I stayed out of school for a week, and my teacher sent home a packet with cards drawn by all of my classmates, expressing their sympathies in their own eight-year-old ways. When I went back to school, everything carried on pretty much as normal, or at least I was pretending pretty hard that it was. Much as I tried to deny them, though, my emotions still took over at times. I remember once, a few months after my mother's passing, I handed in a writing assignment of twelve sentences copied from a textbook. My teacher looked at it, looked at me, and said "The assignment was for you to write these all in cursive. These are all printed. You'll have to do it over." It seemed like an insurmountable task - I mean, it took me *forever* to do those sentences, and now I had to redo them, and in cursive even! I took the paper back from her, numb, and started back toward my desk. All of a sudden I felt overwhelmed, and I told my desk neighbor to tell the teacher I was going to the bathroom. Now, you *never* left the classroom without the teacher's permission, but that's what I did. I sat in one of the stalls and cried and cried, until I heard the bathroom door open, and my teacher's voice calling me. I opened the stall door, and she knelt and put her arms out to me. She hugged me for a long time and assured me everything would be alright. She said it must be hard to have lost my mother like I did, and I insisted that didn't have anything to do with it, I was just frustrated. She listened well, but I don't think she believed me. Looking back on it, I don't believe me, either. I also don't remember having to re-do the assignment.
Other incidents and feelings, which at the time I never stopped to question or analyze, were also probably examples of suppressed fear, loneliness, and grief. My need for a whole summer to keep my most precious belongings in a suitcase under my bed, in case the house caught on fire. The hysteria I went into when my dog ran off into the woods one day chasing a deer (I was convinced she wouldn't come back, but she did in about a half-hour). The strange numbness I felt when, at 11, my closest friend and next-door neighbor (also 11) was killed in a horrible accident. The paralyzing fear I carried with me that I would lose my grandmother, too.
As a teenager, I always found myself hovering on the outskirts of family situations. I would love to go to my best friend's house, because her parents would insist that I call them "Mom" and "Dad". And I'm pretty convinced that a very big part of the reason behind my marriage at the age of 17 was so I could belong to a family, and be cared for (hah - what a joke that turned out to be), and be secure (hah to that, too).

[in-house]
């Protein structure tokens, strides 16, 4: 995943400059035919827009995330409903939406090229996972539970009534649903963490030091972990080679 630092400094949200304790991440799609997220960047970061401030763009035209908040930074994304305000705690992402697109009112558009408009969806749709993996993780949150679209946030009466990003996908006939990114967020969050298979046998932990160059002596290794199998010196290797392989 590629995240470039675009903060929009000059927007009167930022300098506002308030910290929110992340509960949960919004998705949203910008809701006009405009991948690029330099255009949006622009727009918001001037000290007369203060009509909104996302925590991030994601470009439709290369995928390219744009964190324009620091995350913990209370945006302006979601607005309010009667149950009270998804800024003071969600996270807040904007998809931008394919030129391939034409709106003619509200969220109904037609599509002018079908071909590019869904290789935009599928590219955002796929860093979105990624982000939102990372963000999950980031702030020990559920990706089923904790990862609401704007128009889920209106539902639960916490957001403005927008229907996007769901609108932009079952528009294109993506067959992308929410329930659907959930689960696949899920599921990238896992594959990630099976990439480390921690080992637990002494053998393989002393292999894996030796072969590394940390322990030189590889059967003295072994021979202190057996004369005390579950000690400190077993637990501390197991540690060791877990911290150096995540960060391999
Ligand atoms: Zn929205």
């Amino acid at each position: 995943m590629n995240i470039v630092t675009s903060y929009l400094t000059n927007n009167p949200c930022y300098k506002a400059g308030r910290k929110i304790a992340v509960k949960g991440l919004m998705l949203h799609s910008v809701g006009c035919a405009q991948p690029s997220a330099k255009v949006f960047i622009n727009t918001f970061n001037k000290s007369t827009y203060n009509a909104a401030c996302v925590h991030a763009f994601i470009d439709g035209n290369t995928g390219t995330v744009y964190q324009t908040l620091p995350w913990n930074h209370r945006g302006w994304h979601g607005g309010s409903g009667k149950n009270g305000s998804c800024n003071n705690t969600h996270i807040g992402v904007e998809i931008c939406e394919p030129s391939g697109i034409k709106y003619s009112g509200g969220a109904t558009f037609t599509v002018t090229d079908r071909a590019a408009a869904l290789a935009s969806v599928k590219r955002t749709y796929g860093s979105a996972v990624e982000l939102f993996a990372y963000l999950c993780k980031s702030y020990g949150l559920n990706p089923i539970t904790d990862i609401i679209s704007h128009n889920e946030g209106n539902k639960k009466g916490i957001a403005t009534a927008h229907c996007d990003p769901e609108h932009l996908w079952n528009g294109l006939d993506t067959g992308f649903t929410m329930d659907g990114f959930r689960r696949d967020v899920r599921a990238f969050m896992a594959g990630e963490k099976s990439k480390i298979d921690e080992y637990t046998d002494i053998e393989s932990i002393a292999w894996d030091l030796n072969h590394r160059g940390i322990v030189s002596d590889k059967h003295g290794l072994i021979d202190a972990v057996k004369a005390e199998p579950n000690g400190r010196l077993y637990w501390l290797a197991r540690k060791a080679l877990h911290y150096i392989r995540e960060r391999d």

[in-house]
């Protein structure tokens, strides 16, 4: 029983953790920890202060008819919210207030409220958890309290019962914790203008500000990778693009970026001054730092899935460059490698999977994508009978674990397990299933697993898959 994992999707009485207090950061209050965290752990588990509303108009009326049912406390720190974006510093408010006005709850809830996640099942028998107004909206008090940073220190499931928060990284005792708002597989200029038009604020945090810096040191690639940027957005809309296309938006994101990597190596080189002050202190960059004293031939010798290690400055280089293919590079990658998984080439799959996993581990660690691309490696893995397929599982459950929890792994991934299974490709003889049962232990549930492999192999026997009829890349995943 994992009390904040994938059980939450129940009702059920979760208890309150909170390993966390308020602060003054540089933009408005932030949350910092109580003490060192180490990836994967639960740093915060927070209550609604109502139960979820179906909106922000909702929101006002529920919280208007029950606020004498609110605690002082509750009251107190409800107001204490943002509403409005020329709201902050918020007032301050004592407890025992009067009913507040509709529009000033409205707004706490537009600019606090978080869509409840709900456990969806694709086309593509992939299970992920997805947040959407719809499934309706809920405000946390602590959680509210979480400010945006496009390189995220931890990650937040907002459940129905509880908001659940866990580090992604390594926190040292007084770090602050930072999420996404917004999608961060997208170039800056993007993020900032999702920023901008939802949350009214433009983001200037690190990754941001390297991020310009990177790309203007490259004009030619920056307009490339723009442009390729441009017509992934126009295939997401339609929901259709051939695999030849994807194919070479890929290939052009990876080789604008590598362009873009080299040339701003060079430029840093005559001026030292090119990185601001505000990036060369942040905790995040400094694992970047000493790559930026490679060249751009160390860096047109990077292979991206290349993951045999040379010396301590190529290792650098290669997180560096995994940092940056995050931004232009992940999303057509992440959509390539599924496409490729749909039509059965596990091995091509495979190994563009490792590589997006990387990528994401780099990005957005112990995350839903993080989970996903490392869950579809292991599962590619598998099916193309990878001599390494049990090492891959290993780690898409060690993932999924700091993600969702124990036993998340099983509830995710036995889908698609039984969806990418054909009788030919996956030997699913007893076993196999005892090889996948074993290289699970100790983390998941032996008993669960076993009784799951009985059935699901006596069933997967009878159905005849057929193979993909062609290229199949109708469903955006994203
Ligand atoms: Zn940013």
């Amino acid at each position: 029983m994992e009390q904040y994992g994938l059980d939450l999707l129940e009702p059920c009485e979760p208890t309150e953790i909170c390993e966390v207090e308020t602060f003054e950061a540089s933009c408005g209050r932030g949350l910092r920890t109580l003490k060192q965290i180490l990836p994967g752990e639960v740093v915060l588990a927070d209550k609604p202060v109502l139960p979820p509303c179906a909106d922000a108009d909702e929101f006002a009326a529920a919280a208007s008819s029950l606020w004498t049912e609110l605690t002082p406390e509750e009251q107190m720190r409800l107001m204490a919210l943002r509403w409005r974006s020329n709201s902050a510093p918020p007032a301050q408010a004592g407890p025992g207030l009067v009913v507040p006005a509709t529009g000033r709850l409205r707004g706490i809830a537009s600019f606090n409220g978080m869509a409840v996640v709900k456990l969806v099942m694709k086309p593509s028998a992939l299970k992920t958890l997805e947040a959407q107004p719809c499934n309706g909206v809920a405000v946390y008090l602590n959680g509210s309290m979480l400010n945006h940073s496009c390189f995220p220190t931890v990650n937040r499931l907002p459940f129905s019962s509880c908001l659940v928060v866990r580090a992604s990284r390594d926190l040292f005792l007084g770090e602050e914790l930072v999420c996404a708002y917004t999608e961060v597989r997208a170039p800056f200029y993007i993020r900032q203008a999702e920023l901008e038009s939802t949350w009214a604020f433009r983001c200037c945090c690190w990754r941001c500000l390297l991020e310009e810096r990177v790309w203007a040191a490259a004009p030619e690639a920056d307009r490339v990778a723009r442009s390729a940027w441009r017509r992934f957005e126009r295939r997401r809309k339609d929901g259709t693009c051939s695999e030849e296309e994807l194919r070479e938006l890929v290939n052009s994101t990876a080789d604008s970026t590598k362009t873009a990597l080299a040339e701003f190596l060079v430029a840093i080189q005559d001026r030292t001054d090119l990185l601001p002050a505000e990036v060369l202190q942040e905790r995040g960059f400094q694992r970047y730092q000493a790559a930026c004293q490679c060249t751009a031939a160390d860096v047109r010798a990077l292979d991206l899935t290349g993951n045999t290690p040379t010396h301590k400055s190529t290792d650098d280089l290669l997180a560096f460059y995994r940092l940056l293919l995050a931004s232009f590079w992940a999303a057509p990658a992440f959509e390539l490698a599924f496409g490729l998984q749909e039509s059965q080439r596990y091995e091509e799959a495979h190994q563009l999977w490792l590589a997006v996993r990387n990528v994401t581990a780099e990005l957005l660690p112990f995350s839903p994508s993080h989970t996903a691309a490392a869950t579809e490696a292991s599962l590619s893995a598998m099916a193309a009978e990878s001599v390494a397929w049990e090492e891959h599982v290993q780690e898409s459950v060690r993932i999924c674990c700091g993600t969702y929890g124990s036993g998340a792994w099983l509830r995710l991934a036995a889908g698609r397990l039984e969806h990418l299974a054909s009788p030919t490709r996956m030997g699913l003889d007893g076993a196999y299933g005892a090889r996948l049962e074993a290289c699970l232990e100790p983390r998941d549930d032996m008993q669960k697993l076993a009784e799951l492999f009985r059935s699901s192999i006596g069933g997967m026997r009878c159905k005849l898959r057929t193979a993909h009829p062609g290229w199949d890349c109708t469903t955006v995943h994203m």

It took me a long time to acknowledge that I wasn't as strong, safe, secure, and confident on the inside as I would like people to see on the outside. I have very few memories of my childhood before my mother's passing. They're starting to come back, though, little by little. I never talked about these sort of things with my family - we're a pretty closed-mouthed bunch. My ex *certainly* wasn't supportive or even interested in my thoughts or feelings. It wasn't really until my friendship, and later love, with Calvin that brought many things out into the open. And this is certainly the first time I've ever written about any of this stuff. Now I'm coming to terms, and I'm not afraid of my past, and I can see with a clear mind all the developments of my life that made me into who I am today.
I alternate between being an excessively needy creature (poor Calvin doesn't quite know how to deal with my "pay attention to me" demands sometimes), and being so self-sufficient that I want to take everything over and do everything myself, so it'll be "done right". Sometimes I can let things flow and let life go where it takes me, but most of the time I feel like I should have more control than I do. And sometimes, just occasionally, I feel like things are completely out of control and it'll never be regained.
Which brings me back around to the topic of this entry. Is it my childhood that makes me so fearful? Have I not dealt with things to a complete extent? Is there a monster lurking under the surface? Is there some hidden thing I haven't uncovered that is going to drive me insane someday? Am I *this close* to snapping, losing it, going off the deep end?
Probably not. What I probably have is a healthy dose of skepticism and an ingrained doubt that life will deal me a good hand. So does that become a self-fulfilling prophesy? Am I sabotaging my own life because I can't believe that, in the end, things *will* work out okay? Life seems to work out well for a myriad of other people, why can't it work out for me? Just because it seems to be working out well right now, do I have to feel like it'll inevitably come crumbling down? After all, it's my life we're talking about, here.
And then I come to that last statement. Yes, it is my life, which, aside from the obvious painful occurences, has been pretty darned great up to this point. I have a very loving family, and a grandmother who took wonderful care of me. I had horses, and vacations, and adventures while growing up. I had good friends and good life experiences and a *great* childhood. Even my first marriage can be chalked up to being a good learning experience. Right now I have (almost) a beautiful home, a loving significant other, and step-kids who seem to actually like me. I have a good job, as secure as any job can be nowadays, and the wherewithal to do what I want with my life.
Yet my mind still whispers, "Don't relax..."